Still we pushed on past the outskirts of the town, finally reaching the trailhead. The first section was muddy and steep, which only cultivated more doubt. The word impossible bounced around. It seemed silly to me, however, to undermine our chances so early, so I encouraged everyone to keep hiking as if we were aiming for the summit. If our goal turned out to be unattainable, it wouldn’t be because of our own pessimism.

The forest was a consolation. Autumn was in its fullness, and the myriad of trees enclosed us in living color. When I think back on the fall of 2014, I will remember the fiery blanket spread over the mountains.

 

The blanket

 

It’s a good thing that the woods were pleasing, because we didn’t see much else for the next several hours. The trail leveled out as it meandered up switchbacks, which made the hike easy but time-consuming. Not everyone in the group thought it was easy, however. This was Julia and Hannah’s first time ever hiking up a mountain, and a few of the others were running on inadequate sleep. Much of the challenge was mental. The trail was narrow and even though we were concealed in a forest, the steep drop directly beside us was enough to give some people vertigo. To be fair: the slender path, combined with the wet leaves and mud, gave us reason to be cautious.  

 

 

As we hiked higher and higher, the party approached physical and mental breaking points. Hannah, as always, was endearingly vocal. She frequently asked for the elevation in an attempt to judge progress, but she really meant are we there yet? It was clear that we wouldn’t reach the top, but still we pushed on towards the tree line. Although the strugglers were periodically revived by little glimpses through the forest, it was clear that we couldn’t keep going much longer.

 

A gap in the trees

 

Just when surrender was palpable, we reached a clearing below the summit. The cliffs of the Dent d’Arclusaz, which had been concealed for the past several hours, suddenly shone right above us. Gasps, then cheers. We had a clear view north into the folding range of the Bauges. The group shouted in disbelief: it was difficult to wrap our minds around the fact that the cliffs that were once so far away now lay right before us. The gravity of the scene filled us all with a sense of immense accomplishment.

 

A triumphant Dawn

 

At our highest point we reached 1440 meters, but it was apparent that we couldn’t reach the top before dark. After a late lunch and an extended break, we started our descent. It wasn’t long, however, before we reached another opening in the woods. It was even more stunning than the last. The town and the valley opened up below us, and we could trace the Isère River for miles as it snaked towards the mountainous horizon. The earth and the sky were draped in wispy clouds, and the afternoon sun illuminated the entire landscape. This is literally the most beautiful thing I have ever seen, Hannah said. The sentiment echoed in our group, albeit with more profanity.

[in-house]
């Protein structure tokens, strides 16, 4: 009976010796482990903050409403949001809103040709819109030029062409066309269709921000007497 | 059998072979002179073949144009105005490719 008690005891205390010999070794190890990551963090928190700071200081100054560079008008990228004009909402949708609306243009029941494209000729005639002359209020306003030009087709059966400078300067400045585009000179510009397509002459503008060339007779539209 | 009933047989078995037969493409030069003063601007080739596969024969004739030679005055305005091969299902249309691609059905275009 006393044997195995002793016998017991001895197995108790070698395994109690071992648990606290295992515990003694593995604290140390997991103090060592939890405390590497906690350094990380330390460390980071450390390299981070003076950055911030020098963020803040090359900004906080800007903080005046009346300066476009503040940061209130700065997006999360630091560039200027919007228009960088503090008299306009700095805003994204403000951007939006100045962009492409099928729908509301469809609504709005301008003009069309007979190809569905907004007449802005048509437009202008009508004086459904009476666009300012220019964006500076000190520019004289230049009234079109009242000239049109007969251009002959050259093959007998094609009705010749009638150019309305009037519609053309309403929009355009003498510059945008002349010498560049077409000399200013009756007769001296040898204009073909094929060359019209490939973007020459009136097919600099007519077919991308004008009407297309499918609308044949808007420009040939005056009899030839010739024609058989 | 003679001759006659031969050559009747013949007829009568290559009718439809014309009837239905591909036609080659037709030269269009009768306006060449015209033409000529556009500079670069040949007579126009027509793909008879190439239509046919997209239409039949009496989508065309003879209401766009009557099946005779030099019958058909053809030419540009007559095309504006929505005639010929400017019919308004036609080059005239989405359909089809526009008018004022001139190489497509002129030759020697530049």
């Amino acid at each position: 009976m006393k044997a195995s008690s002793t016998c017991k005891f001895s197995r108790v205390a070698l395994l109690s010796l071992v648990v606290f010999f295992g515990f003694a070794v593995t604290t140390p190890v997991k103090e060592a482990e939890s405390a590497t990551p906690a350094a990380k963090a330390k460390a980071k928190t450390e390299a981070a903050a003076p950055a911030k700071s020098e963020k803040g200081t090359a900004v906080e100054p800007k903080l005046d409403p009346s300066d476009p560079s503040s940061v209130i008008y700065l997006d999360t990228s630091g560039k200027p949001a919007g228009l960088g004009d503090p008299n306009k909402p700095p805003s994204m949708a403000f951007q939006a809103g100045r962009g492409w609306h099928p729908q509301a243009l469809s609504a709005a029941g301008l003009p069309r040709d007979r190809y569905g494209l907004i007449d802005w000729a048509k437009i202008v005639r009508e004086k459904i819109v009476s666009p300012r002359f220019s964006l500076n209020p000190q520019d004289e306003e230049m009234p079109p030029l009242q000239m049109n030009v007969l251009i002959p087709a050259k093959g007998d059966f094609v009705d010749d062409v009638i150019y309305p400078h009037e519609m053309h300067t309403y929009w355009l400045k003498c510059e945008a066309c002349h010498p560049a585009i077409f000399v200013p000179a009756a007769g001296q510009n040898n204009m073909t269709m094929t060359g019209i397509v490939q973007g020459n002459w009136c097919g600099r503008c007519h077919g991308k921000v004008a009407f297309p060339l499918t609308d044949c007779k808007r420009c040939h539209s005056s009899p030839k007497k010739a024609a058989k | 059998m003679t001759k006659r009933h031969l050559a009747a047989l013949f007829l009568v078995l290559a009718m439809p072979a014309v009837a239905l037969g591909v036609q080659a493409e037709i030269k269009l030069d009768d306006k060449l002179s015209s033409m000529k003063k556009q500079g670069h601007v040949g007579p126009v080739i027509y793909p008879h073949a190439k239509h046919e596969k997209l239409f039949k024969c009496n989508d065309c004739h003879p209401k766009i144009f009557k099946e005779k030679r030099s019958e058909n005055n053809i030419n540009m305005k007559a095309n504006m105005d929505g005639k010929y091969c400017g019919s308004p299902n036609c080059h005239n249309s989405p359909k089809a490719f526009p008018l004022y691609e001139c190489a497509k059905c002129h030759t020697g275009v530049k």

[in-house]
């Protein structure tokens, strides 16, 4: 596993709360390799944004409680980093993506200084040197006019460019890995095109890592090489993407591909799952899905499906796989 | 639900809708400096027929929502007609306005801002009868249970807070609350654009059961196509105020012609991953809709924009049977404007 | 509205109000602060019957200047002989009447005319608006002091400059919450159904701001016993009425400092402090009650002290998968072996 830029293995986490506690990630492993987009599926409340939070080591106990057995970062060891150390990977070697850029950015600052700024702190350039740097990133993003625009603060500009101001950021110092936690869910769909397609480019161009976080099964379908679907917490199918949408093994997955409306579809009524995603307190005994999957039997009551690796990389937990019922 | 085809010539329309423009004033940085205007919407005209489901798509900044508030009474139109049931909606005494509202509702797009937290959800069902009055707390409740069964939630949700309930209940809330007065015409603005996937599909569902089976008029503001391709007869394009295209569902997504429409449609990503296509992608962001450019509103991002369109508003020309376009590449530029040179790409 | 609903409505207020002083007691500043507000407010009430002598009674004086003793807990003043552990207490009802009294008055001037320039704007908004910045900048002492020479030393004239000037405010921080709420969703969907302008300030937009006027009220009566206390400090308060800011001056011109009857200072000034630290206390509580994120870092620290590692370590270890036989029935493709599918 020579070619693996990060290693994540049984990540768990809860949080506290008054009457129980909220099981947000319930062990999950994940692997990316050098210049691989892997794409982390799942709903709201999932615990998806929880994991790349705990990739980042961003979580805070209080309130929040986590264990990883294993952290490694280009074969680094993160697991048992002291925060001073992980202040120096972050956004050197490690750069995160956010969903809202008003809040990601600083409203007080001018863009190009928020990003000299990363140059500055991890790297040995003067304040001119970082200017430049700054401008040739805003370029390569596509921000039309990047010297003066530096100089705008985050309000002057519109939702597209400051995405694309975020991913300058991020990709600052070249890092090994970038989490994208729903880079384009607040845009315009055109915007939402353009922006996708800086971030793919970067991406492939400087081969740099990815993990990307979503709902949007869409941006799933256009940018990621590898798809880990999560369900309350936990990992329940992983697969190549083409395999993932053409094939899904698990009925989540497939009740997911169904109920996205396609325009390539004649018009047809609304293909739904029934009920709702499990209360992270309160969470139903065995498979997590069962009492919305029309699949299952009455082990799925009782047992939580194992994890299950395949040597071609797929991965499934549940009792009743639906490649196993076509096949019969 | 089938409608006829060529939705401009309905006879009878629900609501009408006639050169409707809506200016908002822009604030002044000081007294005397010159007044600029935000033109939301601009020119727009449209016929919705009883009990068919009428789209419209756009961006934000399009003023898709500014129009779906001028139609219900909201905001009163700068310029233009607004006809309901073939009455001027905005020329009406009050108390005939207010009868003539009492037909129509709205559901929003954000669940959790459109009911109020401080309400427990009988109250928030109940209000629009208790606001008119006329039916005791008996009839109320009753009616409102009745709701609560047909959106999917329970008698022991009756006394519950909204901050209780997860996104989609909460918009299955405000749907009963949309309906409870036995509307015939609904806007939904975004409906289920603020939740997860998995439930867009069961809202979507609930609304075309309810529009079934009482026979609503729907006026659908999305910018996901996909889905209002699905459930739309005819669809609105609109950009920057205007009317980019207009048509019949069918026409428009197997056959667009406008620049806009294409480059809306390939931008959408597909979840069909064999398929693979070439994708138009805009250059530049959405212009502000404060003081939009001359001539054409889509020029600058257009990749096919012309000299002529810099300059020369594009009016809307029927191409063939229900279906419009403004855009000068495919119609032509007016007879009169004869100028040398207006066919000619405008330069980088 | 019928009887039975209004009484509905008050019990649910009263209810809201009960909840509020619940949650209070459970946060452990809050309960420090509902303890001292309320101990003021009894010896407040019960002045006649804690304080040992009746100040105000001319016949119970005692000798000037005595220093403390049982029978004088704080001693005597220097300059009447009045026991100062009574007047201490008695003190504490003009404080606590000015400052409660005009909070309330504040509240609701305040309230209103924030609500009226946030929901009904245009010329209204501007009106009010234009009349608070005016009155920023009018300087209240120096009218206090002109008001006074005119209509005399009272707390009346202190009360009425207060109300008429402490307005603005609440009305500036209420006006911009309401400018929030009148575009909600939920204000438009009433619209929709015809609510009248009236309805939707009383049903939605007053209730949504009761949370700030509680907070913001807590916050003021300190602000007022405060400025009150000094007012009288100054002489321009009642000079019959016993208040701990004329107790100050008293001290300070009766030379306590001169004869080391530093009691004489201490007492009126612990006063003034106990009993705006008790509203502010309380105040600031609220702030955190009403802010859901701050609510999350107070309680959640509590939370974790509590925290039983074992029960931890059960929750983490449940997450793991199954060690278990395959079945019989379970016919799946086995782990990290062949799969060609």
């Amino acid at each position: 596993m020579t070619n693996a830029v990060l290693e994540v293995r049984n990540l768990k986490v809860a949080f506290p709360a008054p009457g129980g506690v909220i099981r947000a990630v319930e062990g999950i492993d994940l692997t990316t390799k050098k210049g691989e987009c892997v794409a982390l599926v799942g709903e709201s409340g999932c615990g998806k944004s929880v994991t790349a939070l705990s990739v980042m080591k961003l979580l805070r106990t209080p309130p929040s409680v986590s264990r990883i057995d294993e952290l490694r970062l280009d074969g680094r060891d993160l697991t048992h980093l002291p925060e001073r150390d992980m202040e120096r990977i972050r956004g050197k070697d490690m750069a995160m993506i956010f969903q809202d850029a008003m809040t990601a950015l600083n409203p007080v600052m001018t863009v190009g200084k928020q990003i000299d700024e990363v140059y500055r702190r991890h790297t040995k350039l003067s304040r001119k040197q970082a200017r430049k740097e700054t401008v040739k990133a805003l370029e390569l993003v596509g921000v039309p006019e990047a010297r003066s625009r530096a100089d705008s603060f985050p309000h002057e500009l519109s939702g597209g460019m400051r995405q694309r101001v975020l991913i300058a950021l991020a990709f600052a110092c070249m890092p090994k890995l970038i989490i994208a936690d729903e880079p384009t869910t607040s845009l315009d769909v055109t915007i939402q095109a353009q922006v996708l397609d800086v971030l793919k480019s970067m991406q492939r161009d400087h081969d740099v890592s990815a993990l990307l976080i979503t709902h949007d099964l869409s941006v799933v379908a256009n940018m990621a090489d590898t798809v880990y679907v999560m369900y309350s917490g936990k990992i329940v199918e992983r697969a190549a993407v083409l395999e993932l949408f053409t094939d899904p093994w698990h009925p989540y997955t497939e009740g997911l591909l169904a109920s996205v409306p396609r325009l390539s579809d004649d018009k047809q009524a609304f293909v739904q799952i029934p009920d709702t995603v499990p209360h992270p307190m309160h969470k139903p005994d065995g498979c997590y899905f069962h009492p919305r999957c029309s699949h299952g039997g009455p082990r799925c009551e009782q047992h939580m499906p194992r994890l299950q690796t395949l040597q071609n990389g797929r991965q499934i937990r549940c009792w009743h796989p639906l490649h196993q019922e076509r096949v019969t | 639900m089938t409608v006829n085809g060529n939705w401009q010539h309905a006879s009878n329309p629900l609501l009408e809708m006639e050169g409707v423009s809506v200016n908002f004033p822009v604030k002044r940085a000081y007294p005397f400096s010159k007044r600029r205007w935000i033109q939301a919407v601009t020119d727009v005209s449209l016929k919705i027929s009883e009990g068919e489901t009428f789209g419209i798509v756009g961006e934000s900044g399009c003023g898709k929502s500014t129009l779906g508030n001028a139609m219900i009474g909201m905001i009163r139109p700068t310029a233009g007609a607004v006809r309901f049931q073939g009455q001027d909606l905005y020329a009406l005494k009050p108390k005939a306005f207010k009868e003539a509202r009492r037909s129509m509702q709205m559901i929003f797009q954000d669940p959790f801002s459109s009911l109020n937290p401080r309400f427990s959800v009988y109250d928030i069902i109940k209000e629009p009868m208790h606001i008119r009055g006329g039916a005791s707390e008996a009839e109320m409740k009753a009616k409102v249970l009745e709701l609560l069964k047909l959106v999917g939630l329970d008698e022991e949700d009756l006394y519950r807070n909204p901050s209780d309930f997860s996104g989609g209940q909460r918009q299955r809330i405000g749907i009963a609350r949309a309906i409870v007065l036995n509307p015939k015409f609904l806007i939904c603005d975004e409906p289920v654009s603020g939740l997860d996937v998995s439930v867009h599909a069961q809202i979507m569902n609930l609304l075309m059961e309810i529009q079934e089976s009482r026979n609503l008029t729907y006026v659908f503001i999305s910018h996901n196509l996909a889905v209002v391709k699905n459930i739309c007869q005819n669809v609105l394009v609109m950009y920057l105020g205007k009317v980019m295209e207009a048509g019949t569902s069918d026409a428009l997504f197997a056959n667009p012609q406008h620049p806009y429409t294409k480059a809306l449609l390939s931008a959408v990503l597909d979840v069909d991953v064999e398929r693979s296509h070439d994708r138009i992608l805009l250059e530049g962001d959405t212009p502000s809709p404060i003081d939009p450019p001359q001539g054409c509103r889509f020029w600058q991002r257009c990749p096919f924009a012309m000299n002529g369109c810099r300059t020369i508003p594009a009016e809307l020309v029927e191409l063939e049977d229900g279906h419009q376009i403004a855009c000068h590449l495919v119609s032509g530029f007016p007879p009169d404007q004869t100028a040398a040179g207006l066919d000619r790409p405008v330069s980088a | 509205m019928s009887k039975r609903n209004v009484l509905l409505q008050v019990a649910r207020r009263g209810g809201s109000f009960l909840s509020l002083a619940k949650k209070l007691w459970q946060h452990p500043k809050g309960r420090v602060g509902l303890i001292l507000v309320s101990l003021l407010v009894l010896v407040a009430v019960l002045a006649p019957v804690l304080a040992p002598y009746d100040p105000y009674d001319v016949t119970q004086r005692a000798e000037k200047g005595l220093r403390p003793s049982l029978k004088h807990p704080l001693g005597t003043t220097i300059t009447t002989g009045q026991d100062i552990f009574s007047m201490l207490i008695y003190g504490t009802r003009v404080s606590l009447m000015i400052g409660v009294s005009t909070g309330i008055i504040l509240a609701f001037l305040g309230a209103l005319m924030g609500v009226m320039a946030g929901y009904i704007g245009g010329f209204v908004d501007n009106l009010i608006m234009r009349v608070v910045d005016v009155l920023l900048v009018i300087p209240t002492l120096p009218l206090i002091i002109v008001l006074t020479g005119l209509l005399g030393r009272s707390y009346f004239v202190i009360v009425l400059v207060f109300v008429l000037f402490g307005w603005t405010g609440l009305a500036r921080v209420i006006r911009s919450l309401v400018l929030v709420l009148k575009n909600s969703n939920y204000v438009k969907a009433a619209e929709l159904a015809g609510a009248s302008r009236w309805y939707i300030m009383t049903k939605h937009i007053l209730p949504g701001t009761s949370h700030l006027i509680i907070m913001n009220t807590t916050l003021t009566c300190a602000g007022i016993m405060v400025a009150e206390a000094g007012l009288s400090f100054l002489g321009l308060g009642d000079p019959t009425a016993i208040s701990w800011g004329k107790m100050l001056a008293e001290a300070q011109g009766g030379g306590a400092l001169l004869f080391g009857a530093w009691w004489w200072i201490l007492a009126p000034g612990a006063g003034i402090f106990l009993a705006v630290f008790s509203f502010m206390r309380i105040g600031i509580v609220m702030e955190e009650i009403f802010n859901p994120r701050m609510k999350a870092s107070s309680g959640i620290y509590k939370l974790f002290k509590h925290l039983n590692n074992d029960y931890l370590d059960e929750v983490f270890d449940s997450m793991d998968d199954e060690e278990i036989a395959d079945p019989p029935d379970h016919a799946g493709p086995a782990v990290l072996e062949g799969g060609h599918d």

Adam looking out on the valley

 

We didn’t reach the summit, but that day I witnessed something far more rewarding than the view that would have met us there: I saw other people discover the mountains. What other place offers such rich grandeur? What other place confronts man with such an abundance of challenge? Only the mountains can pummel you into submission one moment and overwhelm you with beauty the next. The fact that this beauty is well earned makes it all the more sublime. It invigorates and enriches the spirit. This is real wealth; this is living.


Here you can read the accounts of Hannah, Julia, and Rose

Exodus; Genesis

 

It’s not until now, with my spirit hovering over the waters of the Atlantic, that my new reality starts to register. I’m not just leaving—I’m arriving. For the next seven months I’ll be working as an English teaching assistant in the city of Chambéry—cradled in the Alps. I’m going back to France. Back to another world, both alien and familiar. A different language, a different paradigm, a different life. A return to the daily adventure, sustained novelty, and real baguettes. 

I am at a new threshold, fresh from collegiate exodus. It’s a time of great opportunity—and thus great consequence. I feel pressured knowing that the coming months will be extremely formative. How will I sustain from afar relationships that are dear to me? How will I manage my increased independence? How will I make time count?

This next phase in my life will be a sort of genesis: exploring, teaching, traveling, writing, and living well. I need to discover and define who I am in a world outside of academia. If I were anywhere else, I would still be exploring this new identity, but moving to France compounds the searching. By exploring environments, cultures, and relationships around me I hope to get a better sense of the world and my place in it. 

As the flight attendants roll out our food—or rather, the symbol of food—I can finally feel I’m in the beginning again.